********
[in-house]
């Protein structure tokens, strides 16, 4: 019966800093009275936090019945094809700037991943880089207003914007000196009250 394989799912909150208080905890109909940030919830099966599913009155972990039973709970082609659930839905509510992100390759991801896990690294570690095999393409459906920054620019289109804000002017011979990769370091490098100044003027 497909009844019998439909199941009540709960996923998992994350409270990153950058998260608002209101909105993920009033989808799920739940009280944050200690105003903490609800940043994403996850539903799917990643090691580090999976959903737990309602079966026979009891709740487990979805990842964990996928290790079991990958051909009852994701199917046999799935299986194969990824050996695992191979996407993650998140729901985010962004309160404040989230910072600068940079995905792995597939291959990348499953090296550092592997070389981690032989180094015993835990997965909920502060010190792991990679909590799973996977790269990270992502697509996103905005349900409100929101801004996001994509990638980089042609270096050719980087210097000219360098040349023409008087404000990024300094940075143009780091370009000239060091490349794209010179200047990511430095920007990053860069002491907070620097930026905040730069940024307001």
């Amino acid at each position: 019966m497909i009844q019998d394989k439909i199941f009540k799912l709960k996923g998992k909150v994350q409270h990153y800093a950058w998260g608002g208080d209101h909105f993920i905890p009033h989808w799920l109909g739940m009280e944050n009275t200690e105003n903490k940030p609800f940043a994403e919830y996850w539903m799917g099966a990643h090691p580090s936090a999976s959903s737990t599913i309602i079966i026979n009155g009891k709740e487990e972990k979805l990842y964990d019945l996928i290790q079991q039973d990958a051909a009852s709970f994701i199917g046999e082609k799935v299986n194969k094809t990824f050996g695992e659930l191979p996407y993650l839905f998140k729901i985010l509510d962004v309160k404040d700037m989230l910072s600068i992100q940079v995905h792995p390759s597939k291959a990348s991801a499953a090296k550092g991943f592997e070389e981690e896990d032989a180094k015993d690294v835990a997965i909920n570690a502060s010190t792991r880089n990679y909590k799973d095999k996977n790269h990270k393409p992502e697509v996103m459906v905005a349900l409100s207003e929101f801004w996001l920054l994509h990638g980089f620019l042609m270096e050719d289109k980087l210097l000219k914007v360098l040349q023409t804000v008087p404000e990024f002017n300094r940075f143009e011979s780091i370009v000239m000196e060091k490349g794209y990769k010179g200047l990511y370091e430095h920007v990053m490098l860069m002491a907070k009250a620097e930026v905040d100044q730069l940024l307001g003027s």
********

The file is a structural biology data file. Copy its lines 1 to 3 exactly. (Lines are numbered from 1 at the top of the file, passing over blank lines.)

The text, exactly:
[in-house]
């Protein structure tokens, strides 16, 4: 019966800093009275936090019945094809700037991943880089207003914007000196009250 394989799912909150208080905890109909940030919830099966599913009155972990039973709970082609659930839905509510992100390759991801896990690294570690095999393409459906920054620019289109804000002017011979990769370091490098100044003027 497909009844019998439909199941009540709960996923998992994350409270990153950058998260608002209101909105993920009033989808799920739940009280944050200690105003903490609800940043994403996850539903799917990643090691580090999976959903737990309602079966026979009891709740487990979805990842964990996928290790079991990958051909009852994701199917046999799935299986194969990824050996695992191979996407993650998140729901985010962004309160404040989230910072600068940079995905792995597939291959990348499953090296550092592997070389981690032989180094015993835990997965909920502060010190792991990679909590799973996977790269990270992502697509996103905005349900409100929101801004996001994509990638980089042609270096050719980087210097000219360098040349023409008087404000990024300094940075143009780091370009000239060091490349794209010179200047990511430095920007990053860069002491907070620097930026905040730069940024307001």
């Amino acid at each position: 019966m497909i009844q019998d394989k439909i199941f009540k799912l709960k996923g998992k909150v994350q409270h990153y800093a950058w998260g608002g208080d209101h909105f993920i905890p009033h989808w799920l109909g739940m009280e944050n009275t200690e105003n903490k940030p609800f940043a994403e919830y996850w539903m799917g099966a990643h090691p580090s936090a999976s959903s737990t599913i309602i079966i026979n009155g009891k709740e487990e972990k979805l990842y964990d019945l996928i290790q079991q039973d990958a051909a009852s709970f994701i199917g046999e082609k799935v299986n194969k094809t990824f050996g695992e659930l191979p996407y993650l839905f998140k729901i985010l509510d962004v309160k404040d700037m989230l910072s600068i992100q940079v995905h792995p390759s597939k291959a990348s991801a499953a090296k550092g991943f592997e070389e981690e896990d032989a180094k015993d690294v835990a997965i909920n570690a502060s010190t792991r880089n990679y909590k799973d095999k996977n790269h990270k393409p992502e697509v996103m459906v905005a349900l409100s207003e929101f801004w996001l920054l994509h990638g980089f620019l042609m270096e050719d289109k980087l210097l000219k914007v360098l040349q023409t804000v008087p404000e990024f002017n300094r940075f143009e011979s780091i370009v000239m000196e060091k490349g794209y990769k010179g200047l990511y370091e430095h920007v990053m490098l860069m002491a907070k009250a620097e930026v905040d100044q730069l940024l307001g003027s």